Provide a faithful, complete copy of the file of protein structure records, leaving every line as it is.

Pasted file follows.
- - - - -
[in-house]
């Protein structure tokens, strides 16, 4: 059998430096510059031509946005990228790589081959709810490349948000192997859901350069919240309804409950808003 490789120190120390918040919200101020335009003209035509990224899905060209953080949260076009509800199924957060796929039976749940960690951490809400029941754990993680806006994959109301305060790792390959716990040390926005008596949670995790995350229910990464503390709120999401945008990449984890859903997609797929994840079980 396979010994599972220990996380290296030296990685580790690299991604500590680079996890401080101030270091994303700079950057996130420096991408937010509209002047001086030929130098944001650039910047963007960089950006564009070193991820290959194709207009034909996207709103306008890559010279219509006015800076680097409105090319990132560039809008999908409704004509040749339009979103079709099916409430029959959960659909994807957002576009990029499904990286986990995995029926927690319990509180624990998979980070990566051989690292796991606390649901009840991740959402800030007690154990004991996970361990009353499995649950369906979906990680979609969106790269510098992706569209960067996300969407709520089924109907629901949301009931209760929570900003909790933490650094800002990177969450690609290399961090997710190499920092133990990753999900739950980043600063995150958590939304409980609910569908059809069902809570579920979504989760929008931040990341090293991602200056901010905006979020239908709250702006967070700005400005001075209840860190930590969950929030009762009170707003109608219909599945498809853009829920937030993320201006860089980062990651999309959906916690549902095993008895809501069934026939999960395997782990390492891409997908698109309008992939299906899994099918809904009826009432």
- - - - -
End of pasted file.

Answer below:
[in-house]
């Protein structure tokens, strides 16, 4: 059998430096510059031509946005990228790589081959709810490349948000192997859901350069919240309804409950808003 490789120190120390918040919200101020335009003209035509990224899905060209953080949260076009509800199924957060796929039976749940960690951490809400029941754990993680806006994959109301305060790792390959716990040390926005008596949670995790995350229910990464503390709120999401945008990449984890859903997609797929994840079980 396979010994599972220990996380290296030296990685580790690299991604500590680079996890401080101030270091994303700079950057996130420096991408937010509209002047001086030929130098944001650039910047963007960089950006564009070193991820290959194709207009034909996207709103306008890559010279219509006015800076680097409105090319990132560039809008999908409704004509040749339009979103079709099916409430029959959960659909994807957002576009990029499904990286986990995995029926927690319990509180624990998979980070990566051989690292796991606390649901009840991740959402800030007690154990004991996970361990009353499995649950369906979906990680979609969106790269510098992706569209960067996300969407709520089924109907629901949301009931209760929570900003909790933490650094800002990177969450690609290399961090997710190499920092133990990753999900739950980043600063995150958590939304409980609910569908059809069902809570579920979504989760929008931040990341090293991602200056901010905006979020239908709250702006967070700005400005001075209840860190930590969950929030009762009170707003109608219909599945498809853009829920937030993320201006860089980062990651999309959906916690549902095993008895809501069934026939999960395997782990390492891409997908698109309008992939299906899994099918809904009826009432």